Review: Debris

““I’’ve Seen’‘em on Gilman Street””
(Dexter Records)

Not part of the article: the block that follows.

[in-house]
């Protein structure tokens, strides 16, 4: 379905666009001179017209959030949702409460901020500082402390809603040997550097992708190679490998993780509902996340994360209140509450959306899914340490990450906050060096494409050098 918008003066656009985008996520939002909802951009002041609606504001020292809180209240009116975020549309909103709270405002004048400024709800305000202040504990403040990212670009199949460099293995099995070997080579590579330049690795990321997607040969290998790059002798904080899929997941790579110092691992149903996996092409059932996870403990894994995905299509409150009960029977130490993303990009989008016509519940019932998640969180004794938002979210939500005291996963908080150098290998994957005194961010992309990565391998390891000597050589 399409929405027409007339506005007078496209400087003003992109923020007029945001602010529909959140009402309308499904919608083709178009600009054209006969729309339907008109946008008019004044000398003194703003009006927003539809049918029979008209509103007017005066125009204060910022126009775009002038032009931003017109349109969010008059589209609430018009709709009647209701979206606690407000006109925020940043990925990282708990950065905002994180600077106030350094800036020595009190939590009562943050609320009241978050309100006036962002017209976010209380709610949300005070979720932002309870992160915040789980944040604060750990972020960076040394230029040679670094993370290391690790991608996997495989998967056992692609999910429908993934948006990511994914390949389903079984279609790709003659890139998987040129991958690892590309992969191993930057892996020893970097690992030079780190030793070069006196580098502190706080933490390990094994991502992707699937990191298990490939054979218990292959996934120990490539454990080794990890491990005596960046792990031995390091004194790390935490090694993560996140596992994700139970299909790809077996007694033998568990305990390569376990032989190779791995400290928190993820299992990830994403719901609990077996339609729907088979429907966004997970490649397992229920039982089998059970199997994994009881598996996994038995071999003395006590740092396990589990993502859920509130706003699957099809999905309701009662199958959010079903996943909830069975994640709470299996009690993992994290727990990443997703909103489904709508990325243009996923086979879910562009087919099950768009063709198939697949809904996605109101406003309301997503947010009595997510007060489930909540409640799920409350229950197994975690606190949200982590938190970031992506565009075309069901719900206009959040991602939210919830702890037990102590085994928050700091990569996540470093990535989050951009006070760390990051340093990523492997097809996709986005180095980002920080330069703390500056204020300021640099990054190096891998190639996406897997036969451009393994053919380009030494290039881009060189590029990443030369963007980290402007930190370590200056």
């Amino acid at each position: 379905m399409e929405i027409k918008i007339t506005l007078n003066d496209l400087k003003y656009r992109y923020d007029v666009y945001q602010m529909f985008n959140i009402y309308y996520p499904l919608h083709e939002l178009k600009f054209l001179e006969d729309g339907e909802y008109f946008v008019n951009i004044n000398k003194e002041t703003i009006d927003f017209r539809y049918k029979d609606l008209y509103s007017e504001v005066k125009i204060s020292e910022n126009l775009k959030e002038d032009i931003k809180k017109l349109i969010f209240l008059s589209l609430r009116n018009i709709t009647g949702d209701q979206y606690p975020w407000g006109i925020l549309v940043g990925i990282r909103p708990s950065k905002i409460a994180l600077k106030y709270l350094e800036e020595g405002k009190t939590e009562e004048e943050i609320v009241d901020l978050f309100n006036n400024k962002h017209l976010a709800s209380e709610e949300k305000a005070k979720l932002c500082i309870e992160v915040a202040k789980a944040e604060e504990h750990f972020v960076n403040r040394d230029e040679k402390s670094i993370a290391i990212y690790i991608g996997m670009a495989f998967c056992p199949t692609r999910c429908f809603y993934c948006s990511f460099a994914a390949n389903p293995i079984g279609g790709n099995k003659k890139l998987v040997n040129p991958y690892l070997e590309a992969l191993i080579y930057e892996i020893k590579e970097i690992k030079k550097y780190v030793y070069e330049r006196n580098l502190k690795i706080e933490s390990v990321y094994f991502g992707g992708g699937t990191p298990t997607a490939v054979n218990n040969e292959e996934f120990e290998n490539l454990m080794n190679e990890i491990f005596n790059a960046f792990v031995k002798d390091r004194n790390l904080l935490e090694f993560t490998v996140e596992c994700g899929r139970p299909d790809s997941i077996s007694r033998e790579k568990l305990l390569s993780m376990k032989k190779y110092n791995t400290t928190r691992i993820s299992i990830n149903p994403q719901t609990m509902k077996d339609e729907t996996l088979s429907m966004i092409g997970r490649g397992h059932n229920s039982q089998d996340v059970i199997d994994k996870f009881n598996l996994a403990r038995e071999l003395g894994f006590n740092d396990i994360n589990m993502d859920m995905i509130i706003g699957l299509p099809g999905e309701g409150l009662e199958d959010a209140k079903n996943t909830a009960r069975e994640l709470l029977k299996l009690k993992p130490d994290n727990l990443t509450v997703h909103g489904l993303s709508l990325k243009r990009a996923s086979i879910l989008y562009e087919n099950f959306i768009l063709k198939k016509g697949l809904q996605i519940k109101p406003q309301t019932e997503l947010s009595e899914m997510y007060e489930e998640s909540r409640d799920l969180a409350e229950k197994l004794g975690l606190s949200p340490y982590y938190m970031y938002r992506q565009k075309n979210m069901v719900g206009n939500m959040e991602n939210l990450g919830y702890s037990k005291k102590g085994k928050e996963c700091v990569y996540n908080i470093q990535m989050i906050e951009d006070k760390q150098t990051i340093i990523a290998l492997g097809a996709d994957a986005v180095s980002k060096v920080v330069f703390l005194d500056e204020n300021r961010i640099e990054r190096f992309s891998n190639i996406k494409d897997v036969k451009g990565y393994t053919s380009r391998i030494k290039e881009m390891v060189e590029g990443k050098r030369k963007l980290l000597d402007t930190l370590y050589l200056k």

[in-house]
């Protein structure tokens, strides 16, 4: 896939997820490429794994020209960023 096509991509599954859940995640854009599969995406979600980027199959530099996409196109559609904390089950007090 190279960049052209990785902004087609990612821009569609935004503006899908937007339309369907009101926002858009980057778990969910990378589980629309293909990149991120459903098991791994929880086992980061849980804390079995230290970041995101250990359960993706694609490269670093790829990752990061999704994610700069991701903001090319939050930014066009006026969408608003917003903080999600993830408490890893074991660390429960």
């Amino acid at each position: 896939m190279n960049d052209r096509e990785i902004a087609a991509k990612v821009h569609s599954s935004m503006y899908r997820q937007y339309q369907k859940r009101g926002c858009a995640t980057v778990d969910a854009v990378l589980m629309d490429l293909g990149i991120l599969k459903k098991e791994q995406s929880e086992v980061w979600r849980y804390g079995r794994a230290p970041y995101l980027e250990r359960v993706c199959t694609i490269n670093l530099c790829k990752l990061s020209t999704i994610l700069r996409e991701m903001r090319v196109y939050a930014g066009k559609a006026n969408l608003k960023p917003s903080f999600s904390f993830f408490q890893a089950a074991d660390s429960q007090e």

I’’d like you to take into account that I’’ve been bar hopping on acid all night, so this opinion may be tainted by some alternate awareness. Since I can’t find any halfway decent free porn online, I’ll write about Debris – or Debris, as this A&R guy I know likes to call them, since he hasn’’t put forth the time and effort to learn to read. I’ll not fuck around – my band has played with them three times, but that’s not the reason I respect them.  I watched them cover Dio at the Cocodrie. That is we call rock power here in Freakmont. Maybe they didn’’t. I forget many things and tell many lies. I was expecting more madcap zany fun on this CD than you could possible have with a poodle, a roll of duct tape and a Buick – which is a lot. I was surprised to find something more like a collection of deliberate songwriting than the explosion of high fidelity power chord slapstick I’’ve witnessed in their live sets.  Nothing readily kicks my ass in an especially bad way. It’s fairly standard sugarpunk, albeit well built for powerpop. I hear some older Greenday in there. Oh shit. I said a dirty word. The guitar tones are well chosen and vary from track to track. Vocals are split up almost 50/50 between Gavin (guitar) and Ryan (bass). Gavin has a clear, well-rounded style while Ryan offers a more aggressive, sarcastic tone. The lack of a single frontman works in their favor. Rather than breaking continuity, they are able to avoid the monotony often implicit in the genre.  All around, the vocals are tight and expressive. So is my rectum. So are the drums. Will plays them. The opening track, “Eastori,” is the most user- friendly cut. “The Welch” is the darkest. It’s a trudging, disgruntled rant against people from Wales – or it could be something about owing money. I still owe my mom 300 bucks. That’s the sad, empty little life I lead. This album is like a ray of sunshine, casting out the shadows.